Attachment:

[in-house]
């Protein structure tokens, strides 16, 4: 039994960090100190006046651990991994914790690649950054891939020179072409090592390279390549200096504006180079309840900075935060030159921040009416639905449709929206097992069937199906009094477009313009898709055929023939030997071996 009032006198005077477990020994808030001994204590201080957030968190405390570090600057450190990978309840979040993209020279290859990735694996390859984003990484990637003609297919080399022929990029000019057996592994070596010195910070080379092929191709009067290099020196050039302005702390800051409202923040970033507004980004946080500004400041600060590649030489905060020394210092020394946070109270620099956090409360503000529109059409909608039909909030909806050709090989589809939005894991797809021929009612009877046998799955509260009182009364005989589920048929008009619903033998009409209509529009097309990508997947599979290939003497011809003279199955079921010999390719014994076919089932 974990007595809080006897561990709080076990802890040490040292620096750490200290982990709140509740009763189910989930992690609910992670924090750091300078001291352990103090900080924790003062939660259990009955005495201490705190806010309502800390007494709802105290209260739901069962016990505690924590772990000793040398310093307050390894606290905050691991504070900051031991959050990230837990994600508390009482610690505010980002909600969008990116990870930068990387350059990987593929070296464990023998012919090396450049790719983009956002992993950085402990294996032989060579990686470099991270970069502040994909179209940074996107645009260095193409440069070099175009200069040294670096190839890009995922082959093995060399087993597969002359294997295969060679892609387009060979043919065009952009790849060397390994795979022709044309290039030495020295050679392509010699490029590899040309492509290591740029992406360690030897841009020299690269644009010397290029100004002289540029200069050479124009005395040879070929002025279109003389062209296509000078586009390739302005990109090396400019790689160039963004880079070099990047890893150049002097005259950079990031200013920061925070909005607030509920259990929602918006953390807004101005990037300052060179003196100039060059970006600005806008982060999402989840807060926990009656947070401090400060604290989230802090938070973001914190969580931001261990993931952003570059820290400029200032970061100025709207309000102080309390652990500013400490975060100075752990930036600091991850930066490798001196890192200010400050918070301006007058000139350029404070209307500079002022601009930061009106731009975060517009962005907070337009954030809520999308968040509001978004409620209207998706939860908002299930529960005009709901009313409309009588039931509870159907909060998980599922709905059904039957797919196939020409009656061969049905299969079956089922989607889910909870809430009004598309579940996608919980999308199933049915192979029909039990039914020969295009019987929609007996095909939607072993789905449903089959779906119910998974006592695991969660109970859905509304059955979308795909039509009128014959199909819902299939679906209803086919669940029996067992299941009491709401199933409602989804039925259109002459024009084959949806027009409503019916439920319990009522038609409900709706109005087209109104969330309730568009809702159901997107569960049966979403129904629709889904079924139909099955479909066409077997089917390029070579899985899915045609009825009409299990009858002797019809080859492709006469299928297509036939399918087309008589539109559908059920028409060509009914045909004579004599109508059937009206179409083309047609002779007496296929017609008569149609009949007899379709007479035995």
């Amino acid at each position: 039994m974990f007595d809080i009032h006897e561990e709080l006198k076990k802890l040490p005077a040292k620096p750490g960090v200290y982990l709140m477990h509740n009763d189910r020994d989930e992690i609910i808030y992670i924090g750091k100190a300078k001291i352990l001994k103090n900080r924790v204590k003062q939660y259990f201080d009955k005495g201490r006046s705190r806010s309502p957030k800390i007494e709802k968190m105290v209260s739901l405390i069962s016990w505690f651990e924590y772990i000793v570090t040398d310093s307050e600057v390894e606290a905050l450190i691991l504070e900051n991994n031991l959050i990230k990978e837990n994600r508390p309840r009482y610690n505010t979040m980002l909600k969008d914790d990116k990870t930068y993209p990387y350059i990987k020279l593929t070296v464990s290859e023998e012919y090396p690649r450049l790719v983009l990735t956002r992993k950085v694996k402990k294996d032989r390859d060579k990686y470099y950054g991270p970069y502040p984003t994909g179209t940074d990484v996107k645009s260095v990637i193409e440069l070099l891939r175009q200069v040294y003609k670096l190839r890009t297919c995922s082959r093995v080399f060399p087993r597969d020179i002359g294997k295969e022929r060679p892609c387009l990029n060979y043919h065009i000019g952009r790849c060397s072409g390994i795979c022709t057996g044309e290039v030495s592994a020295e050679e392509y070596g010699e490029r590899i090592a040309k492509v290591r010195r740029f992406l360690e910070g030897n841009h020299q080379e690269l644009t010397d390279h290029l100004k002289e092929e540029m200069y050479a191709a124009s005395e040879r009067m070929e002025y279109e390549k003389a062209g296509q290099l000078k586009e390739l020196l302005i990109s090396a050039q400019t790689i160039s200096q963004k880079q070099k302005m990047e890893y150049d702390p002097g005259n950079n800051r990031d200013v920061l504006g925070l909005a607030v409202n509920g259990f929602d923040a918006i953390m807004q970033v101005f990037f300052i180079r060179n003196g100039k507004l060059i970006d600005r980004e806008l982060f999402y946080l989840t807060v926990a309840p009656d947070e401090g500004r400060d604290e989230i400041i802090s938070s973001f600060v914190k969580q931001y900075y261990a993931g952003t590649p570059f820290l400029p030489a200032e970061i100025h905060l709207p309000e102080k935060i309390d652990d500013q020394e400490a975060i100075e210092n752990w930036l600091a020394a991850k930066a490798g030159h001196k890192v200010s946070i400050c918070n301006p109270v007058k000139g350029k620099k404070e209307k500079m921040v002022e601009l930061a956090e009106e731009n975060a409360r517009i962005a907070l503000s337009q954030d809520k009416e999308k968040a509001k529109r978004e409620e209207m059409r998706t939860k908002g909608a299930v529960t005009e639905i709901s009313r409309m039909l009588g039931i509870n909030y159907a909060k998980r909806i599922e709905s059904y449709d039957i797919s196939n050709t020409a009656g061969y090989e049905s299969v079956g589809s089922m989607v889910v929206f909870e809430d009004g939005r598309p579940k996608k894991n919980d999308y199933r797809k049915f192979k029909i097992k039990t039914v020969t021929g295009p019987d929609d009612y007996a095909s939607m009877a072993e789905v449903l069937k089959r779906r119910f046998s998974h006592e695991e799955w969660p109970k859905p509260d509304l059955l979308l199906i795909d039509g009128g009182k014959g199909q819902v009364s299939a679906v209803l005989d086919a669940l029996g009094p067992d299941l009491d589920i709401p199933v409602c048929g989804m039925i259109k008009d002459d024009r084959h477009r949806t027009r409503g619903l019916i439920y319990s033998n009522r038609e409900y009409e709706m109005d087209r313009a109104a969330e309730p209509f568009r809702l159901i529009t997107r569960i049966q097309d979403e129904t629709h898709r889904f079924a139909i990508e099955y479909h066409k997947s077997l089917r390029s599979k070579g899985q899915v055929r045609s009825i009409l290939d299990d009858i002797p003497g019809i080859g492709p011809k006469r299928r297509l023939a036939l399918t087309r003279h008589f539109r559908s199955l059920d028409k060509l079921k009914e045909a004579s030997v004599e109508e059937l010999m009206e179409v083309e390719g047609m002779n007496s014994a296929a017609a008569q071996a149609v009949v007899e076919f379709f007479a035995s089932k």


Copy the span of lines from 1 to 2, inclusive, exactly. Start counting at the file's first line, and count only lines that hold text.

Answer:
[in-house]
């Protein structure tokens, strides 16, 4: 039994960090100190006046651990991994914790690649950054891939020179072409090592390279390549200096504006180079309840900075935060030159921040009416639905449709929206097992069937199906009094477009313009898709055929023939030997071996 009032006198005077477990020994808030001994204590201080957030968190405390570090600057450190990978309840979040993209020279290859990735694996390859984003990484990637003609297919080399022929990029000019057996592994070596010195910070080379092929191709009067290099020196050039302005702390800051409202923040970033507004980004946080500004400041600060590649030489905060020394210092020394946070109270620099956090409360503000529109059409909608039909909030909806050709090989589809939005894991797809021929009612009877046998799955509260009182009364005989589920048929008009619903033998009409209509529009097309990508997947599979290939003497011809003279199955079921010999390719014994076919089932 974990007595809080006897561990709080076990802890040490040292620096750490200290982990709140509740009763189910989930992690609910992670924090750091300078001291352990103090900080924790003062939660259990009955005495201490705190806010309502800390007494709802105290209260739901069962016990505690924590772990000793040398310093307050390894606290905050691991504070900051031991959050990230837990994600508390009482610690505010980002909600969008990116990870930068990387350059990987593929070296464990023998012919090396450049790719983009956002992993950085402990294996032989060579990686470099991270970069502040994909179209940074996107645009260095193409440069070099175009200069040294670096190839890009995922082959093995060399087993597969002359294997295969060679892609387009060979043919065009952009790849060397390994795979022709044309290039030495020295050679392509010699490029590899040309492509290591740029992406360690030897841009020299690269644009010397290029100004002289540029200069050479124009005395040879070929002025279109003389062209296509000078586009390739302005990109090396400019790689160039963004880079070099990047890893150049002097005259950079990031200013920061925070909005607030509920259990929602918006953390807004101005990037300052060179003196100039060059970006600005806008982060999402989840807060926990009656947070401090400060604290989230802090938070973001914190969580931001261990993931952003570059820290400029200032970061100025709207309000102080309390652990500013400490975060100075752990930036600091991850930066490798001196890192200010400050918070301006007058000139350029404070209307500079002022601009930061009106731009975060517009962005907070337009954030809520999308968040509001978004409620209207998706939860908002299930529960005009709901009313409309009588039931509870159907909060998980599922709905059904039957797919196939020409009656061969049905299969079956089922989607889910909870809430009004598309579940996608919980999308199933049915192979029909039990039914020969295009019987929609007996095909939607072993789905449903089959779906119910998974006592695991969660109970859905509304059955979308795909039509009128014959199909819902299939679906209803086919669940029996067992299941009491709401199933409602989804039925259109002459024009084959949806027009409503019916439920319990009522038609409900709706109005087209109104969330309730568009809702159901997107569960049966979403129904629709889904079924139909099955479909066409077997089917390029070579899985899915045609009825009409299990009858002797019809080859492709006469299928297509036939399918087309008589539109559908059920028409060509009914045909004579004599109508059937009206179409083309047609002779007496296929017609008569149609009949007899379709007479035995």